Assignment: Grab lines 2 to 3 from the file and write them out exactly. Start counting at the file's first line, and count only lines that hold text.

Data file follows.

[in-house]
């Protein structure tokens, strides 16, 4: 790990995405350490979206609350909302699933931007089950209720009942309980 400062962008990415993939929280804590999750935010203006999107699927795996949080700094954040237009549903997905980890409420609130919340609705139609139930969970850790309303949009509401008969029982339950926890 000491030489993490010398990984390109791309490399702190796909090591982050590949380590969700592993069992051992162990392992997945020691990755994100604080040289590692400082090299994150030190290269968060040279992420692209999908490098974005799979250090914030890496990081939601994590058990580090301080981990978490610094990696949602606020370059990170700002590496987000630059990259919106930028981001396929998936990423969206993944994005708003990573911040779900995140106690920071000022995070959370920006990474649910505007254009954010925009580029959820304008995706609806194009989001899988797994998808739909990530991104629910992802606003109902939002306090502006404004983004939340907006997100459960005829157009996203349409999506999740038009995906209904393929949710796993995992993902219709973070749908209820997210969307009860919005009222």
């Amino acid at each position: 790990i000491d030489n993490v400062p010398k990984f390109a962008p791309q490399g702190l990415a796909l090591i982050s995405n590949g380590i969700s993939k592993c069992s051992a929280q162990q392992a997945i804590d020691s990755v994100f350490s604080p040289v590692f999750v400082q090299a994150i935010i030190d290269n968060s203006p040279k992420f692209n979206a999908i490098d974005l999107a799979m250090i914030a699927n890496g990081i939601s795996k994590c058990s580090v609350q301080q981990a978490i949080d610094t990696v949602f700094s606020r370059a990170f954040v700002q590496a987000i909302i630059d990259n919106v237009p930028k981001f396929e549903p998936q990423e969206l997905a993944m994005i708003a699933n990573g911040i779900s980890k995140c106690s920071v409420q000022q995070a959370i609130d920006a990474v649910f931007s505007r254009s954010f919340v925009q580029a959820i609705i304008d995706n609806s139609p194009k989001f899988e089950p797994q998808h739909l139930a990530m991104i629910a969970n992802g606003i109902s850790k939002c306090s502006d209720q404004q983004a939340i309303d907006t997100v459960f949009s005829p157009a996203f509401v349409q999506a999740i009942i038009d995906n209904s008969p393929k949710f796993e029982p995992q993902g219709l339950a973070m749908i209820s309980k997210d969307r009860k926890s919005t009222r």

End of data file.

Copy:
């Protein structure tokens, strides 16, 4: 790990995405350490979206609350909302699933931007089950209720009942309980 400062962008990415993939929280804590999750935010203006999107699927795996949080700094954040237009549903997905980890409420609130919340609705139609139930969970850790309303949009509401008969029982339950926890 000491030489993490010398990984390109791309490399702190796909090591982050590949380590969700592993069992051992162990392992997945020691990755994100604080040289590692400082090299994150030190290269968060040279992420692209999908490098974005799979250090914030890496990081939601994590058990580090301080981990978490610094990696949602606020370059990170700002590496987000630059990259919106930028981001396929998936990423969206993944994005708003990573911040779900995140106690920071000022995070959370920006990474649910505007254009954010925009580029959820304008995706609806194009989001899988797994998808739909990530991104629910992802606003109902939002306090502006404004983004939340907006997100459960005829157009996203349409999506999740038009995906209904393929949710796993995992993902219709973070749908209820997210969307009860919005009222």
């Amino acid at each position: 790990i000491d030489n993490v400062p010398k990984f390109a962008p791309q490399g702190l990415a796909l090591i982050s995405n590949g380590i969700s993939k592993c069992s051992a929280q162990q392992a997945i804590d020691s990755v994100f350490s604080p040289v590692f999750v400082q090299a994150i935010i030190d290269n968060s203006p040279k992420f692209n979206a999908i490098d974005l999107a799979m250090i914030a699927n890496g990081i939601s795996k994590c058990s580090v609350q301080q981990a978490i949080d610094t990696v949602f700094s606020r370059a990170f954040v700002q590496a987000i909302i630059d990259n919106v237009p930028k981001f396929e549903p998936q990423e969206l997905a993944m994005i708003a699933n990573g911040i779900s980890k995140c106690s920071v409420q000022q995070a959370i609130d920006a990474v649910f931007s505007r254009s954010f919340v925009q580029a959820i609705i304008d995706n609806s139609p194009k989001f899988e089950p797994q998808h739909l139930a990530m991104i629910a969970n992802g606003i109902s850790k939002c306090s502006d209720q404004q983004a939340i309303d907006t997100v459960f949009s005829p157009a996203f509401v349409q999506a999740i009942i038009d995906n209904s008969p393929k949710f796993e029982p995992q993902g219709l339950a973070m749908i209820s309980k997210d969307r009860k926890s919005t009222r």